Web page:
Lord Renton: My Lords, when dealing with charities, we must not become confused about responsibility for the Armed Forces. That responsibility is for those who command them and in particular, of course, the Secretary of State. To insert,
Lord Borrie: My Lords, the noble Lord, Lord Renton, has touched on an important point. I think that the Government have engaged in something of a volte face on this matter. In our earlier debates on this Bill we discussed the difference between promoting the efficiency of the Armed Forces, which is clearly the responsibility of this or any government, and matters such as the welfare of those serving in the Armed Forces, for which various charities already exist and justifiably are regarded as such. But the wording introduced by the Government seems rather odd and I would be glad if the Minister could explain how they have turned around 180 degrees on this matter.
Lord Bassam of Brighton: My Lords, the easiest response I can make is to say that we have been
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convinced by the arguments. We have listened to what has been said. I am grateful to the noble and gallant Lord, Lord Craig of Radley, for his energetic advancement of the cause of these particular charities.
The noble and gallant Lord asked me a perceptive question on the positioning of the new line in the Bill. I have to confess that we shall have to bring forward another amendment because we have probably misplaced it in the list. We shall have to make a further subtle change in the drafting at Third Reading. So I am grateful to him for giving me the opportunity to explain the point to noble Lords. He is probably right to point out that it does not sit well next to animal welfare. However, I shall not dwell on that.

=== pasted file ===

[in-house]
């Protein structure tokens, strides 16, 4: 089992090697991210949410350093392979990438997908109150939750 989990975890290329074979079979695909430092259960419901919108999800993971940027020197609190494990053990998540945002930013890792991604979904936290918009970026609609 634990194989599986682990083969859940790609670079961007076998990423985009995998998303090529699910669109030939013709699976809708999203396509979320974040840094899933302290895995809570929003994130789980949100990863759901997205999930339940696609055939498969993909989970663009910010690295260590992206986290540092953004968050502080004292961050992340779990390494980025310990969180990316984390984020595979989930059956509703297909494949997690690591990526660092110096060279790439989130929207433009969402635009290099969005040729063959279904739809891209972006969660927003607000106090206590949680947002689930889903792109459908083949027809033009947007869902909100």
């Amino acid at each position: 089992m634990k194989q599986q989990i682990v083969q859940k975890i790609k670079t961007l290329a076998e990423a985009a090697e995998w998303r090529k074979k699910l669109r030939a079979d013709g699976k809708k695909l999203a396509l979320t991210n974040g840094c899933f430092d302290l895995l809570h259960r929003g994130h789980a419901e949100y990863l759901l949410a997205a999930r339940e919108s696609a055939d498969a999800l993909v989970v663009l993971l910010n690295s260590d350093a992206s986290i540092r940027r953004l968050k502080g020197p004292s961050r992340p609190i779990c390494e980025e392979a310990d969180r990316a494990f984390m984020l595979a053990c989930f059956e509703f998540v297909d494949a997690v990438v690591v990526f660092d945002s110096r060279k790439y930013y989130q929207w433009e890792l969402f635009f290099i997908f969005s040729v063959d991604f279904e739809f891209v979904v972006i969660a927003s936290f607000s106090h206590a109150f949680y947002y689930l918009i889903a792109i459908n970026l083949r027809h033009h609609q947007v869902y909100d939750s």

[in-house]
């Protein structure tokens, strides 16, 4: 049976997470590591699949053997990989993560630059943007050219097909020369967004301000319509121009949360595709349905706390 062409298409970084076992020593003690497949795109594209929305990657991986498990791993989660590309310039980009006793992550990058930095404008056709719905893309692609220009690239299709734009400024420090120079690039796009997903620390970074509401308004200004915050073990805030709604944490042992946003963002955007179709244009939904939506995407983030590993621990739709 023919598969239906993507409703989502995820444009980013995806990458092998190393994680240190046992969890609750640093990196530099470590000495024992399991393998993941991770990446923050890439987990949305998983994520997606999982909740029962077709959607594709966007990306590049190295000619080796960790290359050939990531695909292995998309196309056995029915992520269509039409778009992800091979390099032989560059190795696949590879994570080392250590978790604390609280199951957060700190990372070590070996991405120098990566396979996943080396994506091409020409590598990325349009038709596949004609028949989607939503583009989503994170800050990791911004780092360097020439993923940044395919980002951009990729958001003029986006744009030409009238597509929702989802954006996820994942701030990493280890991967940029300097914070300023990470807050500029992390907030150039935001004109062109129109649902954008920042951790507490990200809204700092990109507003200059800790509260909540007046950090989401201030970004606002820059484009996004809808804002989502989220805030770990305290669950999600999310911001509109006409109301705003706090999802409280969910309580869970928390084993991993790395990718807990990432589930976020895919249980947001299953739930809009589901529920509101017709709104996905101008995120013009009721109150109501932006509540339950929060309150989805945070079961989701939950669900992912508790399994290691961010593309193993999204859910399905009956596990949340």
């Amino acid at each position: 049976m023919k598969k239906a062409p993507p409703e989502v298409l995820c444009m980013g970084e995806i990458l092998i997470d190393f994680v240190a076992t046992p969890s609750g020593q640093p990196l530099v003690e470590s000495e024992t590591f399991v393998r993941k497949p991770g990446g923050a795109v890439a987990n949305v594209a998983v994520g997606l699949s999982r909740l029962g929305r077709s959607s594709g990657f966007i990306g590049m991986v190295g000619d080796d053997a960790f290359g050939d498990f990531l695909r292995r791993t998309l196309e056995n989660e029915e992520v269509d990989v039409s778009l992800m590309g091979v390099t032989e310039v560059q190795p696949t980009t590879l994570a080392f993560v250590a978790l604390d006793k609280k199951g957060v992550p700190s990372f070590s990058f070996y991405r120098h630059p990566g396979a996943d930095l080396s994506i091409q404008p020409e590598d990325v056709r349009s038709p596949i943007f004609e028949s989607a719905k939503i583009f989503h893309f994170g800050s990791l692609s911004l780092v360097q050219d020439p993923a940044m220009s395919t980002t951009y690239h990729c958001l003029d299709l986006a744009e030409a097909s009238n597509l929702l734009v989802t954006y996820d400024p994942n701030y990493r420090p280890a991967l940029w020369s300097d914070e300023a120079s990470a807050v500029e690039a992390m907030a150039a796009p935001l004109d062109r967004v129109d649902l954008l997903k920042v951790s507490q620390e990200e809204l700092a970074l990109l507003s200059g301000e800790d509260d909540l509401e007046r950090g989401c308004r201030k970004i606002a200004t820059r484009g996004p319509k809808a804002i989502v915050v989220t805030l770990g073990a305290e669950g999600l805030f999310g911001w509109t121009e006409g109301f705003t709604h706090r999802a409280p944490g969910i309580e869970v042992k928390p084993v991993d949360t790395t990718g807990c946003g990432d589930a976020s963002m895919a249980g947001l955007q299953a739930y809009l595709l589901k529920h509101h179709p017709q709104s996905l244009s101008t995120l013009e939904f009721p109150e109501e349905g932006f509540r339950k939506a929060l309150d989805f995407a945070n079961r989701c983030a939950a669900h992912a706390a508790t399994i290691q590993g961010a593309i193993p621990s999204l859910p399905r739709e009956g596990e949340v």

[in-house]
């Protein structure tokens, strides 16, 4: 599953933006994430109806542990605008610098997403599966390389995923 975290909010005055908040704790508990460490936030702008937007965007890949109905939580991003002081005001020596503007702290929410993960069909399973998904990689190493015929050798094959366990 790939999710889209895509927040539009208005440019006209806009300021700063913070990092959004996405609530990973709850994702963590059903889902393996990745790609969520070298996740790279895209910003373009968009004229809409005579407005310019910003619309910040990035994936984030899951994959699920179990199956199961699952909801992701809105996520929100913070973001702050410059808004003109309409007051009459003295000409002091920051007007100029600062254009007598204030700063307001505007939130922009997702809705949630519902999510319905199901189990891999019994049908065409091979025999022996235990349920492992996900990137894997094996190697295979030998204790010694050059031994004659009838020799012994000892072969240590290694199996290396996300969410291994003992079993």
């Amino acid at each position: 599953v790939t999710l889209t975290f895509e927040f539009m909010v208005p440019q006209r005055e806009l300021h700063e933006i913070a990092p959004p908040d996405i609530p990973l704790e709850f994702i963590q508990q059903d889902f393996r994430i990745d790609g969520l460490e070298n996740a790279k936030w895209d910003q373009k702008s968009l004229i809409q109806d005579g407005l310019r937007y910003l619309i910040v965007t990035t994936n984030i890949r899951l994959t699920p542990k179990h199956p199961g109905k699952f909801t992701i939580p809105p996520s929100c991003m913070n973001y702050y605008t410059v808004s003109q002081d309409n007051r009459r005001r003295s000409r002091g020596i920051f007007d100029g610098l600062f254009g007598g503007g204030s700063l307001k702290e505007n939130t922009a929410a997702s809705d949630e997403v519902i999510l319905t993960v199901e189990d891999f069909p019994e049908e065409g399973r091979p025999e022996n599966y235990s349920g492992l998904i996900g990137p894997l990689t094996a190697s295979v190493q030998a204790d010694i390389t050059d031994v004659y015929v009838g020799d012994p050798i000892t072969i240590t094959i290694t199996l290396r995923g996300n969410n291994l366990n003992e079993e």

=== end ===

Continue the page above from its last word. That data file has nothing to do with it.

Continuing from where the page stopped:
In response to the other point raised by the noble and gallant Lord, I shall say simply that I am grateful to him for his letter, which I had occasion to revisit recently. It is fair to say that service non-public funds are subject to the public benefit requirement and they will continue to be subject to it. That is widely understood. The requirement will go on being applied by the Charity Commission. I hope that that clarifies the position.
The noble Baroness said: My Lords, the Bill says nothing about the extent to which a charity may engage in campaigning activities. I submit that there is some doubt about that because one publication from the Charity Commission states that,
"By the very nature of their knowledge and social concern . . . some charities are well placed to play a part in public debate on important issues of the day and to make an important contribution to the development of public policy. Others will invariably be drawn into such debate. It would be wrong to think that this cannot and should not happen: it is open to charities to engage in campaigning activities".
Certainly, as a former council member of the Save the Children Fund, I have accepted briefing from that charity which was intended to make an amendment to the previous Education Bill. I spoke on it and told the House that I was speaking to a brief from the Save the Children Fund so that the Government were quite well aware of where the information came from. I received a rather generous response from the Government on that occasion and it resulted in some changes to the law. However, there is some ambiguity about the matter.
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That would of course include international organisations. We now live, as we are constantly told, in a globalised economy. The amendment would mean that organisations such as Amnesty InternationalI am not certain whether it is regarded as a charitywould be able to make representations to change the law in any part of the world.
It is desirable to have this provision on the record so that there is no ambiguity about it. Without it, people will not be sure what their entitlement or responsibilities are. It is rather a good idea to have it in the Bill. I beg to move.